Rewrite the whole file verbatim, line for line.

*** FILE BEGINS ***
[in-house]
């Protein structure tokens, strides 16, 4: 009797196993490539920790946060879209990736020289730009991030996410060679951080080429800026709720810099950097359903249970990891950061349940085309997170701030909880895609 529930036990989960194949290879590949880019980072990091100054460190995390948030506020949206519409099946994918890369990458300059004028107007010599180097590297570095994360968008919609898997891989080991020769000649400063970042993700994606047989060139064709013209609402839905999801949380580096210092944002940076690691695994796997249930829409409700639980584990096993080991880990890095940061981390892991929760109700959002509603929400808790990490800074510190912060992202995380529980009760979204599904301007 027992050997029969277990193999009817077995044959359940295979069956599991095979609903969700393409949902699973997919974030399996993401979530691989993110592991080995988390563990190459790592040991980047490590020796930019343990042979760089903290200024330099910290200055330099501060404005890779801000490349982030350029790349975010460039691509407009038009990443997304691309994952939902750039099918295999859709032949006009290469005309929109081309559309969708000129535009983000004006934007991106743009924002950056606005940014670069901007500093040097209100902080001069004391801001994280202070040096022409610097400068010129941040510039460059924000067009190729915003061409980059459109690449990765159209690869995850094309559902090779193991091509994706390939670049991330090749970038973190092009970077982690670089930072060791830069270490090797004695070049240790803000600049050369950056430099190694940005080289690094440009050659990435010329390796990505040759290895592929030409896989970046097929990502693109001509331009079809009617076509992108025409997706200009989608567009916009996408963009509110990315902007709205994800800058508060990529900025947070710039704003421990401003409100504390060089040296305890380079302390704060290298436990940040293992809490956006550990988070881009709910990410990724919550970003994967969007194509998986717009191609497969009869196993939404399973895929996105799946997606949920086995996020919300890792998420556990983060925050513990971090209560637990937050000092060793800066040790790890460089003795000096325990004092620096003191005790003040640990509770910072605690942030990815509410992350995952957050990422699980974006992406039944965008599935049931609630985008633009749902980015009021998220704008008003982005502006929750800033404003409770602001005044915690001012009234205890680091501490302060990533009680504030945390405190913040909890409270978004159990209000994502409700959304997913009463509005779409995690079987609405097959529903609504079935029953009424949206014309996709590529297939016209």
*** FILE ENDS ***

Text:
[in-house]
């Protein structure tokens, strides 16, 4: 009797196993490539920790946060879209990736020289730009991030996410060679951080080429800026709720810099950097359903249970990891950061349940085309997170701030909880895609 529930036990989960194949290879590949880019980072990091100054460190995390948030506020949206519409099946994918890369990458300059004028107007010599180097590297570095994360968008919609898997891989080991020769000649400063970042993700994606047989060139064709013209609402839905999801949380580096210092944002940076690691695994796997249930829409409700639980584990096993080991880990890095940061981390892991929760109700959002509603929400808790990490800074510190912060992202995380529980009760979204599904301007 027992050997029969277990193999009817077995044959359940295979069956599991095979609903969700393409949902699973997919974030399996993401979530691989993110592991080995988390563990190459790592040991980047490590020796930019343990042979760089903290200024330099910290200055330099501060404005890779801000490349982030350029790349975010460039691509407009038009990443997304691309994952939902750039099918295999859709032949006009290469005309929109081309559309969708000129535009983000004006934007991106743009924002950056606005940014670069901007500093040097209100902080001069004391801001994280202070040096022409610097400068010129941040510039460059924000067009190729915003061409980059459109690449990765159209690869995850094309559902090779193991091509994706390939670049991330090749970038973190092009970077982690670089930072060791830069270490090797004695070049240790803000600049050369950056430099190694940005080289690094440009050659990435010329390796990505040759290895592929030409896989970046097929990502693109001509331009079809009617076509992108025409997706200009989608567009916009996408963009509110990315902007709205994800800058508060990529900025947070710039704003421990401003409100504390060089040296305890380079302390704060290298436990940040293992809490956006550990988070881009709910990410990724919550970003994967969007194509998986717009191609497969009869196993939404399973895929996105799946997606949920086995996020919300890792998420556990983060925050513990971090209560637990937050000092060793800066040790790890460089003795000096325990004092620096003191005790003040640990509770910072605690942030990815509410992350995952957050990422699980974006992406039944965008599935049931609630985008633009749902980015009021998220704008008003982005502006929750800033404003409770602001005044915690001012009234205890680091501490302060990533009680504030945390405190913040909890409270978004159990209000994502409700959304997913009463509005779409995690079987609405097959529903609504079935029953009424949206014309996709590529297939016209």